“pest species” means foxes, hares, mink, stoats and weasels;
includes a wild mammal which has escaped, or been released, from captivity, and any mammal which is living wild;
does not include a rabbit;
does not include a rodent;
and references to hunting with, or the use of, “a dog” are to be interpreted as also applying to hunting with, or (as the case may be) the use of, two or more dogs.
(2)The Scottish Ministers may, by order made by statutory instrument, modify the definition of “pest species” in subsection (1) so as to add to, or remove from, the species which that definition comprehends such species as they think fit.
(3)A statutory instrument containing an order under subsection (2) above is subject to annulment in pursuance of a resolution of the Scottish Parliament.
(4)For the purposes of this Act, a dog is “under control” if—
(a)the person responsible for the dog is able to direct the dog’s activity by physical contact or verbal or audible command; or
(b)the dog is carrying out a series of actions appropriate to the activity undertaken, having been trained to do so.
The consequential amendments and repeals set out in the schedule have effect.
(1)This Act may be cited as the Protection of Wild Mammals (Scotland) Act 2002.
(2)The preceding sections of this Act come into force on such day as the Scottish Ministers may by order made by statutory instrument appoint.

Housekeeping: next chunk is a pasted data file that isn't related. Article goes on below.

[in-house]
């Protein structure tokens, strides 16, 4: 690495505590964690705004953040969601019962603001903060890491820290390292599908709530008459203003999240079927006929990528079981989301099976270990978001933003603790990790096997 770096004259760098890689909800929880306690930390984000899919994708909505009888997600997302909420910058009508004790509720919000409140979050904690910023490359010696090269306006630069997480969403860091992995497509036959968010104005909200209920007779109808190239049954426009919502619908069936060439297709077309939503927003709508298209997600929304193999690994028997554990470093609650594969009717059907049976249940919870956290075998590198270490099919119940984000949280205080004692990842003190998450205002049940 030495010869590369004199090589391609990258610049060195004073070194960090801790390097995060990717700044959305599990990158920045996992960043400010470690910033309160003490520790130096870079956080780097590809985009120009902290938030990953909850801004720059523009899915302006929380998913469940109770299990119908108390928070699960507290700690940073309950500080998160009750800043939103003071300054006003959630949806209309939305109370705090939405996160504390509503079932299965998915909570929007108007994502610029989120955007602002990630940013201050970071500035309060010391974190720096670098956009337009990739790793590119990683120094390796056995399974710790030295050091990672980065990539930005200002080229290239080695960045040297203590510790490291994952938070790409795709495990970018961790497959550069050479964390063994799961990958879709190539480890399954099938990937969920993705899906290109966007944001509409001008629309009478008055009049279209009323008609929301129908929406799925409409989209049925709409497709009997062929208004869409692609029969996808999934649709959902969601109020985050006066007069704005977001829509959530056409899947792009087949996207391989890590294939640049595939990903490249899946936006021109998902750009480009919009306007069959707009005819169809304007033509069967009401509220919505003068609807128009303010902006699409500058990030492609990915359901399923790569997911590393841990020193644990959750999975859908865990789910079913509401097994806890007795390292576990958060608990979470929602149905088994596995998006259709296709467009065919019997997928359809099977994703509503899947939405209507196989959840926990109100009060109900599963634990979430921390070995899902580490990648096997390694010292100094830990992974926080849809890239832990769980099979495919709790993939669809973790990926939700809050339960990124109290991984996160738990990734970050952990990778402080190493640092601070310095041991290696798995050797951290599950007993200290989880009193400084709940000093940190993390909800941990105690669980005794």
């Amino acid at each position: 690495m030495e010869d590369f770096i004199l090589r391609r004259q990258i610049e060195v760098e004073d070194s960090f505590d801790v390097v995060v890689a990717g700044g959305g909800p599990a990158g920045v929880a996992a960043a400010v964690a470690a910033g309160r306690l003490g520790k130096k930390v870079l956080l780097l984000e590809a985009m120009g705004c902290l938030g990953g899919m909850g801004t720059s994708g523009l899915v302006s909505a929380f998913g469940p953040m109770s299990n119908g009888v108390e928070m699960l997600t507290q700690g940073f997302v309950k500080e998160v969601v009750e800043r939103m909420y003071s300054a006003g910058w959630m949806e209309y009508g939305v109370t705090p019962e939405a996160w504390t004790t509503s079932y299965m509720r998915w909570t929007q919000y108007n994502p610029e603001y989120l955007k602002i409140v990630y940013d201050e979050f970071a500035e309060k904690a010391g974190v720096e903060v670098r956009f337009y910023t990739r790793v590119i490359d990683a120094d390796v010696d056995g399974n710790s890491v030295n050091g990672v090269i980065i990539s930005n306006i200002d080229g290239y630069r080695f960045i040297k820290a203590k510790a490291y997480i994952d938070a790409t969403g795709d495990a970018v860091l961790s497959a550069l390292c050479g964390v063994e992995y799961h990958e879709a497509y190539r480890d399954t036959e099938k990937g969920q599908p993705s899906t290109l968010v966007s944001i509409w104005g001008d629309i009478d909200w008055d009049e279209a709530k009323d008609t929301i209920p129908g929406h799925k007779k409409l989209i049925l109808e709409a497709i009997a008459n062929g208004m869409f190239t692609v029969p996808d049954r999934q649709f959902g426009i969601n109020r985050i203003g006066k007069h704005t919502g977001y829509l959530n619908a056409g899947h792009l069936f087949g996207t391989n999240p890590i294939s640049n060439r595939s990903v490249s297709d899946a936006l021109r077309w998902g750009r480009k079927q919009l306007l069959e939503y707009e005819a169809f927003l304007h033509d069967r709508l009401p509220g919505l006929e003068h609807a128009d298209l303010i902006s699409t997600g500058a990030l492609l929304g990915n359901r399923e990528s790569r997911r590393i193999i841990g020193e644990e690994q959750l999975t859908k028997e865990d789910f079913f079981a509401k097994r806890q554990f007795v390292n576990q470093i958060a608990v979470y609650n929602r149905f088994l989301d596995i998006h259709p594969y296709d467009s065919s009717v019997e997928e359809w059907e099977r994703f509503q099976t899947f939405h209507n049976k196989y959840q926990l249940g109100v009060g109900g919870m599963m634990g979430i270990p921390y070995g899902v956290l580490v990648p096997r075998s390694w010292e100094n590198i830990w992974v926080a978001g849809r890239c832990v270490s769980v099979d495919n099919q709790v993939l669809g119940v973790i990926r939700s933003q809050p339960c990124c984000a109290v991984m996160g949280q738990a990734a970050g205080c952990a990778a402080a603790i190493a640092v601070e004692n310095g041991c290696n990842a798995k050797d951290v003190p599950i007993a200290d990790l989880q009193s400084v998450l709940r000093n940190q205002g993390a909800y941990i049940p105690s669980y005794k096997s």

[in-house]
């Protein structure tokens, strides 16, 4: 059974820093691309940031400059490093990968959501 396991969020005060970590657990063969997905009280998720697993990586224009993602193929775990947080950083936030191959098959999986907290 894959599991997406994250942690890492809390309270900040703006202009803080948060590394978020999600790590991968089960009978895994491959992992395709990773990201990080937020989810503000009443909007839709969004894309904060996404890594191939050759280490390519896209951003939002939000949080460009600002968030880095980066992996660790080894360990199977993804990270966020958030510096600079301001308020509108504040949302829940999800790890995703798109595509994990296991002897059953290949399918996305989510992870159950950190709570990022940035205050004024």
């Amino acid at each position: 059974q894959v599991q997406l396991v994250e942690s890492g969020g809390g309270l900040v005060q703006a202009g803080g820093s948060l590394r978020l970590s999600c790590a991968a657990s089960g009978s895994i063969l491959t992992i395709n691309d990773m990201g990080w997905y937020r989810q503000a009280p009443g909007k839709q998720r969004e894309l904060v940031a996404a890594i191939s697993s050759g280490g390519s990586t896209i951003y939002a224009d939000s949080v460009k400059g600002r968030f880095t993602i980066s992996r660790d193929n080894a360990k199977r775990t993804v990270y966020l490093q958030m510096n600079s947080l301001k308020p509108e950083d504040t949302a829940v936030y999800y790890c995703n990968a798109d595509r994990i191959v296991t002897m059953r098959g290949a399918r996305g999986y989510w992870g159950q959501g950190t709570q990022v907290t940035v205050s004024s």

(3)Different days may be so appointed for different purposes.
Annotations are used to give authority for changes and other effects on the legislation you are viewing and to convey editorial information. They appear at the foot of the relevant provision or under the associated heading. Annotations are categorised by annotation type, such as F-notes for textual amendments and I-notes for commencement information (a full list can be found in the Editorial Practice Guide). Each annotation is identified by a sequential reference number. For F-notes, M-notes and X-notes, the number also appears in bold superscript at the relevant location in the text. All annotations contain links to the affecting legislation.
Subordinate Legislation Made
(introduced by section 11)
1Section 4 of the Game (Scotland) Act 1832 (provisions about trespassers not to apply to persons hunting) is repealed.
2In section 5 of the Game Licences Act 1860 (exceptions and exemptions), exceptions 3 and 4 (so far as extending to Scotland) are repealed.
3Section 1(3)(b) of the Protection of Animals (Scotland) Act 1912 (exception for hunting of captive animal) is repealed.
4In section 1(2A)(b) of the Dogs (Protection of Livestock) Act 1953 (dogs which may be at large in vicinity of sheep), so far as extending to Scotland, for “pack of hounds” substitute “ dog lawfully used to hunt ”.
5In section 8 of the Protection of Badgers Act 1992 (interfering with badger setts: exceptions), subsections (4) to (9) (so far as extending to Scotland) are repealed.
6In section 2(b) of the Wild Mammals (Protection) Act 1996 (exceptions for killing in certain circumstances), so far as extending to Scotland, between “or” and “pest” insert “ lawful ”.